There are, sadly, several shows out there where I find it difficult, if not impossible to identify with the protagonist. It could be the acting, it could be the awful writing, it could be because the character is an utterly passive, characterless null. It could be all three (hi Twilight).
But there’s something rarer. Something where, because of the story, the protagonists actually seem to be the bad guys, where the antagonists seem to be the ones in the right or, at very least, where they seem to have a very compelling case. Shows where, if we had to pick a side, we would be Team Evil.
I’m not talking about shows that are deliberately ambiguous and are exploring grey areas and complex plots - though I dearly hope these shows will develop that way as it’s probably the only way to redeem them - these shows seem to genuinely expect us to sympathise with the protagonist.
Keira is from the future. She and a group of terrorists have returned to the past and she is fighting to stop them changing the future.
Personally, I kind of hope they do. Her future is a corporate dictatorship with large companies controlling government, people have “life debts”, there is no right to vote and severely restricted free speech and the population is heavily monitored. And that’s just the tip of the iceberg - there are numerous examples of abuse. The fact there are so many examples leaves me hopeful that maybe this is going to be addressed and considered in later episodes, especially with the revelation of the last episode - but so far we haven’t seen it and it is just a hope. As it stands, Keira is trying to create a dystopia which makes it awfully tempting to be Team Kagame. I actually think they have to make the terrorists so cavalier with loss of life because that’s the only thing that stops Keira being an outright villain.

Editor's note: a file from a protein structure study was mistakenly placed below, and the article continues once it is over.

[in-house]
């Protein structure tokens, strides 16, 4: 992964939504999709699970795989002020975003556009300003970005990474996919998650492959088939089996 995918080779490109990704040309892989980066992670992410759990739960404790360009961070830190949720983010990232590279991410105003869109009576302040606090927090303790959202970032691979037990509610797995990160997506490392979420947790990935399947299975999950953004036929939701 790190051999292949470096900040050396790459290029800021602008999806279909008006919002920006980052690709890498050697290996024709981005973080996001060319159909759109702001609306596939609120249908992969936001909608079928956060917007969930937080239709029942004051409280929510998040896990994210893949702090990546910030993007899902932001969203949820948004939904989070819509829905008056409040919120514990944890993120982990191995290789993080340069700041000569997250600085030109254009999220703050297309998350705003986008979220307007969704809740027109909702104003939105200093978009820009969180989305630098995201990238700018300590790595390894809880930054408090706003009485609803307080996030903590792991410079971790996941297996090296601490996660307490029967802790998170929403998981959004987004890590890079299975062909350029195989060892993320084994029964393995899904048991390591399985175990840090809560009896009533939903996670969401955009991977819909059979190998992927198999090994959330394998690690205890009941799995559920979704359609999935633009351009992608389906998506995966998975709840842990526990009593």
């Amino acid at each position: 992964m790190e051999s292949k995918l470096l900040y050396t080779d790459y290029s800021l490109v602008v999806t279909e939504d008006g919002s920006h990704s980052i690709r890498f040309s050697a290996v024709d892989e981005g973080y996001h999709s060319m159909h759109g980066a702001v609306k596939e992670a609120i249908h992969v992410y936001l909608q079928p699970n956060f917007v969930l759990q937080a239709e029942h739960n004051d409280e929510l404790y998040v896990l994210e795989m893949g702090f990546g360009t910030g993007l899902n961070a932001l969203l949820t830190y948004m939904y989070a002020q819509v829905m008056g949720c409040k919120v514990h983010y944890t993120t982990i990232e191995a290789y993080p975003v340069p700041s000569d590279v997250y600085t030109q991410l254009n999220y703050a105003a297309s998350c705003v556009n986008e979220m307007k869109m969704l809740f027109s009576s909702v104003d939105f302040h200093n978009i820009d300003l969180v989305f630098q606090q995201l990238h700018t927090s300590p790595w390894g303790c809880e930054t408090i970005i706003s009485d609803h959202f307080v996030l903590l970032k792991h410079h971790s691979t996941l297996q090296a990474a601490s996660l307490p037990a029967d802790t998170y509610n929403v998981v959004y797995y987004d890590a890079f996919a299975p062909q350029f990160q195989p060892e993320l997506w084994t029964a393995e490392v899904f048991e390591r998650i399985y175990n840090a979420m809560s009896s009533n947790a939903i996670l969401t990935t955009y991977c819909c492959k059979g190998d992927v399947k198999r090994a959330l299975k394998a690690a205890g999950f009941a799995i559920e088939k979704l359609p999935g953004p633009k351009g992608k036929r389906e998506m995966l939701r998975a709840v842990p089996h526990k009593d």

We’ve already discussed the many problems of Dr. Rosen, but the moral problems are not just limited to him.
The whole way the government regards Alphas is exploitative and extreme. Alphas deemed dangerous or criminal are given no due process at all or even a nod to their human rights. They are kidnapped, shipped off to a secret facility and imprisoned. While there we have heard them being tortured, experimented on and fitted with chips that render them docile and near mindless. It’s ironic that they recently discovered the bad guys experimenting on Alphas and considered it so shocking - were they worried their patents were being threatened?
Even at the benign end, Alphas are expected to serve. If you have a useful talent like Skylar or Gary, you are given little choice but to join up and have your powers used. Even Cameron was first blackmailed onto the team with threat of arrest for murder.
Given these conditions, when we hear of Stanton Parish fighting back against a government that seeks to enslave, experiment on and murder his kind... well, he has a point.
We generally have no problem with True Blood’s villains - they’re usually gloriously, amazingly evil. There’s little ambiguity in the bad guys.
But recently we’ve had the Terry storyline with the Ifrit. Terry, Patrick and his platoon in Iraq went to a minaret, got drunk, took drugs and when Iraqi civilians arrived to protest, they dismissed them and ended up killing several in the crossfire of a firefight when they were impaired. To finish off, at Patrick’s order, Terry shot and killed a wounded Iraqi woman - who cursed them with the Ifrit to kill them.
To which I’m having a reaaaaal hard time finding sympathy for Terry and Patrick here. I’d be there rustling up some kindling.
So which show has made you Team Evil? When have you found yourself squarely on the side of the antagonist? Which supposedly good protagonist do you find to be the real bad guy?